Corinthian Crouching Hare Aryballos (Oil Flask)Archaic
ca. 600 BCE - 575 BCE
2 3/8 x 3 3/8 x 1 5/8 in. (6 x 8.5 x 4.1 cm)
Bryn Mawr College
This object has the following keywords:
- alabastra - Small ancient Greek or Roman vessels for holding oils, ointments, or perfumes; usually elongated in form, almost cylindrical, and rounded at the bottom. Some footed examples also exist. They either have no handles or one small handle at the side. Alabastra are small enough to be held in one hand or it could be carried by a string looped around its narrow neck or passed through smal lugs on the shoulder. The shape originated in Egypt, where it was made in glass, faience, or alabaster (it takes its name from this stone).
- Animalia - Kingdom containing multicellular organisms having cells bound by a plasma membrane and organized into tissue and specialized tissue systems that permit them to either move about in search of food or to draw food toward themselves. Unable to make their own food within themselves, as photosynthetic plants do, they rely on consuming preformed food. They possess a nervous system with sensory and motor nerves, enabling them to receive environmental stimuli and to respond with specialized movements.
- Corinthian - Refers to a pottery style created in the city and region of Corinth in the Peloponnese in south-central Greece, and exported extensively in other parts of Greece, Italy, and Egypt, particularly in the second half of the seventh century BCE and the first half of the sixth century BCE. It is characterized by large vessels and bold decoration arranged in friezes covering most of the surface. Designs are in black-figure on a light terra-cotta background, with red, white, and incised additions. Motifs may have been inspired by Eastern textiles and typically include animals, monsters, or human figures, with ornaments such as dots, leaves, or rosettes scattered over the background.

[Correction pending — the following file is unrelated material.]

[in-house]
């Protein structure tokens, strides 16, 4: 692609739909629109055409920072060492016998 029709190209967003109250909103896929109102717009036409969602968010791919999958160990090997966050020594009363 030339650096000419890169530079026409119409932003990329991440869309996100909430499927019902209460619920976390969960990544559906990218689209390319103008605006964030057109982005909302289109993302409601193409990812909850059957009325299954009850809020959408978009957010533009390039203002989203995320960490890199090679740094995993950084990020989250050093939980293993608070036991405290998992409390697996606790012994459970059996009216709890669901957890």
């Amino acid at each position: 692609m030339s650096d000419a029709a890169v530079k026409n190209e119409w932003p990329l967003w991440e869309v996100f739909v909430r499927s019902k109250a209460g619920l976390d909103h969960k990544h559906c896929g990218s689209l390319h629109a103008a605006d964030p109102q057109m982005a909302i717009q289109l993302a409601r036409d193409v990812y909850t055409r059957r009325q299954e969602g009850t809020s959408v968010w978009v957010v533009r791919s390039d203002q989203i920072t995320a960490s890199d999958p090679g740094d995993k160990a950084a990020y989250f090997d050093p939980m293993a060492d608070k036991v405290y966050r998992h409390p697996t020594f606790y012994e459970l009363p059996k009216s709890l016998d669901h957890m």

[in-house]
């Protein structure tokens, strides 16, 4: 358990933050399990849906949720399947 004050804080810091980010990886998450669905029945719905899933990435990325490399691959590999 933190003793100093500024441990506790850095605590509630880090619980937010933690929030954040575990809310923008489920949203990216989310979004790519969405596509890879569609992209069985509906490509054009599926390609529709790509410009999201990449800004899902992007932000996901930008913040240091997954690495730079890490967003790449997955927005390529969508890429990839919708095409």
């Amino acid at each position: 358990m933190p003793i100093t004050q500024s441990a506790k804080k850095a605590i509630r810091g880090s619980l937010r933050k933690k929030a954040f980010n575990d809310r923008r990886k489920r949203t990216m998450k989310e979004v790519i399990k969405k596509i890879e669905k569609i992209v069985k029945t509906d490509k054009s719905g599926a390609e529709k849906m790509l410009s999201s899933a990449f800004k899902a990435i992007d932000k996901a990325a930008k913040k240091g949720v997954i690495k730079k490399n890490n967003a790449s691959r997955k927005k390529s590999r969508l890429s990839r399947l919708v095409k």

- Middle Corinthian - Refers to an intermediate phase of Corinthian pottery style, dating from around 600 BCE to around 575 BCE. It is characterized by apparent mass production of pots, using painted designs with a smaller repertory of clumsier animals than in the preceding phase, new animal poses, less crowded designs between figures, and the use of dots to echo the contours of the animals.
- toilettes - Term applied to a variety of French dressing tables designed for women.
This object was included in the following exhibitions:
- Ancient Life on Greek Pottery Bryn Mawr College , Mar 30, 2015 – Jun 1, 2015
- Animal Style on Greek and Etruscan Vases The Robert Hull Fleming Museum, University of Vermont , Apr 11, 1985 – Jun 2, 1985
- Ancient Greece: Life and Art The Newark Museum , Feb 2, 1980 – Mar 16, 1980
- Aspects of Ancient Greece Allentown Art Museum , Sep 16, 1979 – Dec 30, 1979
The following Bibliography exist for this object:
Brunilde Sismondo Ridgway, PhD
and Gloria Ferrari Pinney.
Aspects of Ancient Greece.
Allentown Art Museum.
Allentown, PA, 1979
Page Number: 138-139, Figure Number: 66
Ancient Greece: Life and Art
The Newark Museum.
Newark, New Jersey, 1980
Page Number: 6, Figure Number: 116
Glenn E. Markoe
and Nancy J. Serwint.
Animal Style on Greek and Etruscan Vases: An Exhibition at the Robert Hull Fleming Museum
The Robert Hull Fleming Museum.
Burlington, Vermont, 1985
Page Number: 18, Figure Number: 13
This object is a member of the following portfolios:
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